Monitoring and Evaluation. (MDS-3: Managing Access to Medicines and Health Technologies, Chapter 48)
(2012; 20 pages)

Resumen

Monitoring refers to the ongoing review of the progress toward completing program activities and achieving objectives. It allows corrective action during program implementation. Monitoring systems focus on inputs and short-term outputs and should be an integral part of day-to-day management.

Fully developed monitoring systems, which may be established in phases, typically consist of a combination of four methods -

  1. Supervisory visits for continual, informal monitoring of workplan implementation and progress toward program plans
  2. Routine reporting of selected data through the pharmaceutical management information system (PMIS)
  3. Sentinel sites for more detailed reporting when new initiatives or rapid expansion requires more intensive monitoring
  4. Special studies whenever an implementation problem or planning question requires specific additional information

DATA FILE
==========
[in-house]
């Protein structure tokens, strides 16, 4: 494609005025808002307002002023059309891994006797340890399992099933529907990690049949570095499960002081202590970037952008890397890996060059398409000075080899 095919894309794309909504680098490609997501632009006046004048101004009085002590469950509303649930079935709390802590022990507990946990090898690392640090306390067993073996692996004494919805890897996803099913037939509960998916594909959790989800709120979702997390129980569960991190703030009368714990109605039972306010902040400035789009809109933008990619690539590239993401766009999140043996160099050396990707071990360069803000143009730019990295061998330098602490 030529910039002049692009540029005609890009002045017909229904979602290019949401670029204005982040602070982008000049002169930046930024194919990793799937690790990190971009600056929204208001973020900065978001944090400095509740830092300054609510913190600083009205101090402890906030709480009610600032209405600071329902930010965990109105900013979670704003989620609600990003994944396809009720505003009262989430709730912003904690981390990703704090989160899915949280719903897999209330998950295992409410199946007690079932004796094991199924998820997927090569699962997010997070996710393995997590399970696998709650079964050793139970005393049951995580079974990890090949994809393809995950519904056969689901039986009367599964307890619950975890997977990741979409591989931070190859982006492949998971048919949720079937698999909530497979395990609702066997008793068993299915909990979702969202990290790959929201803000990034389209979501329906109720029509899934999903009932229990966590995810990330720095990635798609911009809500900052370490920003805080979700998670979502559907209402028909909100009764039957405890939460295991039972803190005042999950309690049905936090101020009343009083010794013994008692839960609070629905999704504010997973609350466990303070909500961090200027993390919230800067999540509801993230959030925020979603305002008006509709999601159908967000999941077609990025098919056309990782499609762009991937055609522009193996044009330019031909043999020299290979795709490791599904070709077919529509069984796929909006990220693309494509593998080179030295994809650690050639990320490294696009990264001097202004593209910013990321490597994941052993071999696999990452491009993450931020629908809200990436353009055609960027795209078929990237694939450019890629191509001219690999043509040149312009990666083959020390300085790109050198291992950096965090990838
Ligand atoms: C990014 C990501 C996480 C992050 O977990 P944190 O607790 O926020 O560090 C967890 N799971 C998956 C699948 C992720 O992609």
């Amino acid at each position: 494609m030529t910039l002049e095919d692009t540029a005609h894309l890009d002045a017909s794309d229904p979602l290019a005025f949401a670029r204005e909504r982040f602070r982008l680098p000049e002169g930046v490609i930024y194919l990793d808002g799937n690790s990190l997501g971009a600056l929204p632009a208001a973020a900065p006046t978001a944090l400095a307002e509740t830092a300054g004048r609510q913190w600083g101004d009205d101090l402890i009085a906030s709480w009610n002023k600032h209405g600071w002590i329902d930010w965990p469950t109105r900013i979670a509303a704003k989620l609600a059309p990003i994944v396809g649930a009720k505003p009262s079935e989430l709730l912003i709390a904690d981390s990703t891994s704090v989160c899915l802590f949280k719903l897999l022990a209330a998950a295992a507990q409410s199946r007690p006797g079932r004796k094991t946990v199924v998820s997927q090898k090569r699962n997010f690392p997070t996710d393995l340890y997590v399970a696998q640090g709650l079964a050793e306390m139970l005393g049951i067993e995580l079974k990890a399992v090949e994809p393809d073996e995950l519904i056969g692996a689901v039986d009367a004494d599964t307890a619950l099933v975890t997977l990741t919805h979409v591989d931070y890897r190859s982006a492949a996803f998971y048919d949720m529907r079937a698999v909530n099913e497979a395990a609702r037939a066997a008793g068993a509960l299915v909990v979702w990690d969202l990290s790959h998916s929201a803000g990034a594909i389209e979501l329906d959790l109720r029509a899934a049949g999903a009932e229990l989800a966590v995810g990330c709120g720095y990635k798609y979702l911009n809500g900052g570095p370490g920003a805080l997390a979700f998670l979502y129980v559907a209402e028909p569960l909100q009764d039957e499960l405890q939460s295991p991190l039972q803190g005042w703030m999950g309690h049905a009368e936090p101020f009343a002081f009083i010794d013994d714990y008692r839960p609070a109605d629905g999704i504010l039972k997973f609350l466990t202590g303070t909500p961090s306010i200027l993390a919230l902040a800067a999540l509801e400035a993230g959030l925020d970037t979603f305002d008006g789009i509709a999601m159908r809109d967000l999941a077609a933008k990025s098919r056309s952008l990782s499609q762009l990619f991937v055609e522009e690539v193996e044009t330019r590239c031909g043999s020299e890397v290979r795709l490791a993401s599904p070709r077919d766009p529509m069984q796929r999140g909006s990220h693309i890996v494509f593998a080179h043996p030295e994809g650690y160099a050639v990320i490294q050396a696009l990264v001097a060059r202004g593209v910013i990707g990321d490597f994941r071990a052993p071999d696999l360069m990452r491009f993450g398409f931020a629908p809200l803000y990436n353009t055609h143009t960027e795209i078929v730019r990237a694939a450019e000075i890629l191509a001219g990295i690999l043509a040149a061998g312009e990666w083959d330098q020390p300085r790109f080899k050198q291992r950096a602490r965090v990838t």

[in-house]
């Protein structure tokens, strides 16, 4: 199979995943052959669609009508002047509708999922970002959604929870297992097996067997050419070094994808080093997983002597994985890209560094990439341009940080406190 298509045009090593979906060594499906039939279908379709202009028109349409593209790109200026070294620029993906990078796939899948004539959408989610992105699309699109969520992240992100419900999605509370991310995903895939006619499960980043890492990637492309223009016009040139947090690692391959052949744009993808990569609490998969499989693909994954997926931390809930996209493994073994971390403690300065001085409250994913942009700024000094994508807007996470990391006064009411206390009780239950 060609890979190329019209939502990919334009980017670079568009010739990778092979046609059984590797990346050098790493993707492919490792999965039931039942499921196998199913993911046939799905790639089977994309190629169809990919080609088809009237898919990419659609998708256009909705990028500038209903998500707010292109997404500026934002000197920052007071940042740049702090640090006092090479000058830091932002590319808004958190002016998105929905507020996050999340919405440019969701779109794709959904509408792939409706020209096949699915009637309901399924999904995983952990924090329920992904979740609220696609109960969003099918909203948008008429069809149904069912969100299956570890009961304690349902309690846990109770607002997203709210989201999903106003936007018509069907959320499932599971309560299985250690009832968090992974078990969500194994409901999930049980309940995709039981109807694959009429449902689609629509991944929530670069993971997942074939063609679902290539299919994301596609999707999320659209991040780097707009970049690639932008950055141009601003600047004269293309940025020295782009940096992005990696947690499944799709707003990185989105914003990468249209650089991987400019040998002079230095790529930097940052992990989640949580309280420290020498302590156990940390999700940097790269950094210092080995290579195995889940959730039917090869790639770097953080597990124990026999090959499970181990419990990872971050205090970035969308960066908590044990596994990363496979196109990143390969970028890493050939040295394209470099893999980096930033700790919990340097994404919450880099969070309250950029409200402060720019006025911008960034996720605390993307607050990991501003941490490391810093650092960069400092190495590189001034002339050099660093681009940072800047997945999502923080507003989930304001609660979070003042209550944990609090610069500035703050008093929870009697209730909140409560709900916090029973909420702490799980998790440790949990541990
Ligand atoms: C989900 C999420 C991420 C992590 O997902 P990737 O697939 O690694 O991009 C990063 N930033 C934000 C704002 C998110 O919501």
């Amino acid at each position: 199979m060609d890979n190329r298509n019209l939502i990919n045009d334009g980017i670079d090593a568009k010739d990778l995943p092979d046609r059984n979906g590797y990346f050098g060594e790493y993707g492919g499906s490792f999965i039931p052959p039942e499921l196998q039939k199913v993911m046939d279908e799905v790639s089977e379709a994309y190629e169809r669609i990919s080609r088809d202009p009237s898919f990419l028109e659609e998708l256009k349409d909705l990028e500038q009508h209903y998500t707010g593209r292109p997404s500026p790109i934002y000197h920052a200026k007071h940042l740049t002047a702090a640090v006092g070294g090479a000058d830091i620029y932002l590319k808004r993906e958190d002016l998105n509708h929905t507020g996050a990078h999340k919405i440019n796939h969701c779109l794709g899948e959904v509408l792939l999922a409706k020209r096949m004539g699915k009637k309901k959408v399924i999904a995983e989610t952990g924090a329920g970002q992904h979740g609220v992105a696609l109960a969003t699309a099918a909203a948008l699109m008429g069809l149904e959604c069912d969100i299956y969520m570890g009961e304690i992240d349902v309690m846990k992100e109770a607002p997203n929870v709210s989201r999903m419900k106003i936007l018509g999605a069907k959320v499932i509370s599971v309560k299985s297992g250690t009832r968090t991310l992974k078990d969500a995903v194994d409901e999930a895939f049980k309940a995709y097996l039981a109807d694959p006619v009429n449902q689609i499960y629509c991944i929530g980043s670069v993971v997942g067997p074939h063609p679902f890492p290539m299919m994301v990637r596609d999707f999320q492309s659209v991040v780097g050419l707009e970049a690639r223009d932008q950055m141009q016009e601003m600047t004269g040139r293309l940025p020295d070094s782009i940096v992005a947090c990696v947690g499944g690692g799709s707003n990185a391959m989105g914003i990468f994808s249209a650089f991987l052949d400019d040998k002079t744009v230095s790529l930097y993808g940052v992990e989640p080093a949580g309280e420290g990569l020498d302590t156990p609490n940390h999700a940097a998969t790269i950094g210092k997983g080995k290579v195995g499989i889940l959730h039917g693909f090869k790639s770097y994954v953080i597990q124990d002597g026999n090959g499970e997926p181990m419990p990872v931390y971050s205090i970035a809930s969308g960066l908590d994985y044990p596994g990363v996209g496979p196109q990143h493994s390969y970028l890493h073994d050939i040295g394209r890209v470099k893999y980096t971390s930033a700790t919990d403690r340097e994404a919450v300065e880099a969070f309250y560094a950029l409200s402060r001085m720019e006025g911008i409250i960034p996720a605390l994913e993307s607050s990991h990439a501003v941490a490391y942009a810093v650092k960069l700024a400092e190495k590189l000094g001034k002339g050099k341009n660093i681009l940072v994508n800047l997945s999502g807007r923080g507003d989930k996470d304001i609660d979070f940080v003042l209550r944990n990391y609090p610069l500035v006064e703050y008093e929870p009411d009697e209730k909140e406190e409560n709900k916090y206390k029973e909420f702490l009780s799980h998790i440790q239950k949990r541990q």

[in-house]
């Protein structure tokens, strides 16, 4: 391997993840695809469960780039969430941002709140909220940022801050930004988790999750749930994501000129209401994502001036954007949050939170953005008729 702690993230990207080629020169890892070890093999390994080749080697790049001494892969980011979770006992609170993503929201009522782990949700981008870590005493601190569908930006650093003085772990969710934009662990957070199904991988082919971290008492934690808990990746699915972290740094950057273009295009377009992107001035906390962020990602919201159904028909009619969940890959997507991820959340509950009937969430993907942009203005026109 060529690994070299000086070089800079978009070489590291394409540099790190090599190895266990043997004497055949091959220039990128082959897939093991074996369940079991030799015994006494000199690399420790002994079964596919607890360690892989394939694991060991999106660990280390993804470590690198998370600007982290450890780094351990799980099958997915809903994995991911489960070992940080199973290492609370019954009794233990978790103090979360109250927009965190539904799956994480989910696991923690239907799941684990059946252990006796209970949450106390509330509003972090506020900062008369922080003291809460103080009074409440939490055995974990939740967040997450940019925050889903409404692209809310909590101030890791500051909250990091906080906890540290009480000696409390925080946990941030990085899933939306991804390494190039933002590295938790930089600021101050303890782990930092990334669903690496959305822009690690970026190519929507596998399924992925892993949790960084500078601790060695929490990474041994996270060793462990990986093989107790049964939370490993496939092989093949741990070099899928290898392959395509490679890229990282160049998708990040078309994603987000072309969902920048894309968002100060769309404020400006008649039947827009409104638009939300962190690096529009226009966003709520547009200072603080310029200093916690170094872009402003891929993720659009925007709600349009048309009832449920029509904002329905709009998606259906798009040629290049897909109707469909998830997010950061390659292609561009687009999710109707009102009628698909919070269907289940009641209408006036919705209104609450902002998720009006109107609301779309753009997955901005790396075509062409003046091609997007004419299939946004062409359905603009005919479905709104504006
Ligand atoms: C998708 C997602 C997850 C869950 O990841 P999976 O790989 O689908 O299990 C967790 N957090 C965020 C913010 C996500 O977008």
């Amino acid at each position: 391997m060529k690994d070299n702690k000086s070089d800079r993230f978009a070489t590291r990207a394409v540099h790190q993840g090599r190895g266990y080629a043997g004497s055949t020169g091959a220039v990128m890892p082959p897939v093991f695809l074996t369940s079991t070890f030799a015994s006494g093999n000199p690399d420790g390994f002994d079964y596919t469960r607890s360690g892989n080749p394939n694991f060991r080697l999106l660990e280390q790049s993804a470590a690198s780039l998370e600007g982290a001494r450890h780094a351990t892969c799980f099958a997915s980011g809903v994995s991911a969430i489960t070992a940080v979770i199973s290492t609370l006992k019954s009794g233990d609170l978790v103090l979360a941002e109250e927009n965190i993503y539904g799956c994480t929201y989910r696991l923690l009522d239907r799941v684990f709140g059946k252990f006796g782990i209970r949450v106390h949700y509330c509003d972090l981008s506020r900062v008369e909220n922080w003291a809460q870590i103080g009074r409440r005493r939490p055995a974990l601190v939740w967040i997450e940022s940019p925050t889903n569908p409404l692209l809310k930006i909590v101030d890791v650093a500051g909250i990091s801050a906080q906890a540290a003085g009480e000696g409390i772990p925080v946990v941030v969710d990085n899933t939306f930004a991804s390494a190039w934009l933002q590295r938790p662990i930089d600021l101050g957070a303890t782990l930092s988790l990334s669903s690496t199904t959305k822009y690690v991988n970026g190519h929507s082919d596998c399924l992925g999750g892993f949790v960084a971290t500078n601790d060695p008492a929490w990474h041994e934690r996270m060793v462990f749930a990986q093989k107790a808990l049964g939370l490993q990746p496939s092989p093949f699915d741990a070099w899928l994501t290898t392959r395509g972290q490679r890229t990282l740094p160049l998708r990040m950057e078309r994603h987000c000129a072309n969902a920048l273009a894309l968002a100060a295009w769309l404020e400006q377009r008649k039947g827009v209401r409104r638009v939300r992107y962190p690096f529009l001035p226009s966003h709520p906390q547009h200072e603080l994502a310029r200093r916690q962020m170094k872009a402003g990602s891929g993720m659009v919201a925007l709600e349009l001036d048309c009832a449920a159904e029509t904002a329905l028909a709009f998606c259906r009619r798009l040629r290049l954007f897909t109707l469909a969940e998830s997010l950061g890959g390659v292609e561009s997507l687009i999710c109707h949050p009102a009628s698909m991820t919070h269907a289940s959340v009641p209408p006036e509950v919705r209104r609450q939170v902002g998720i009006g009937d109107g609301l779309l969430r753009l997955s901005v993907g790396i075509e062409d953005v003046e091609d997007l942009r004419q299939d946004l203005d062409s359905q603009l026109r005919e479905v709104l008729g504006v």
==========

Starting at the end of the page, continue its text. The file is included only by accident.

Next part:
Performance indicators can facilitate tracking a program’s progress toward established performance targets or milestones and help compare this progress to that of other programs. Indicators should meet the criteria of clarity, usefulness, measurability, reliability, and validity, as well as acceptance by key stakeholders.

To be effective in improving program performance, monitoring requires -

  • Clear communication of plans and targets
  • Regular review and sharing of monitoring results
  • Follow-up to provide feedback and take corrective action

Evaluation is commonly discussed along with monitoring as part of an overall strategy. It refers to the periodic analysis of a program’s progress toward meeting established objectives and goals. Evaluations fall into three categories, which differ in timing and purpose -

  • Needs assessment (situation analysis, see Chapter 36)
  • Formative evaluation (midterm review)
  • Summative evaluation (final evaluation)

Evaluations use data collected through the ongoing monitoring system, supplemented by document review, interviews, additional data collection, and field surveys using standard pharmaceutical assessment indicators. Strategies for monitoring and evaluation are normally developed in parallel to ensure a comprehensive, unified evaluation strategy.

 
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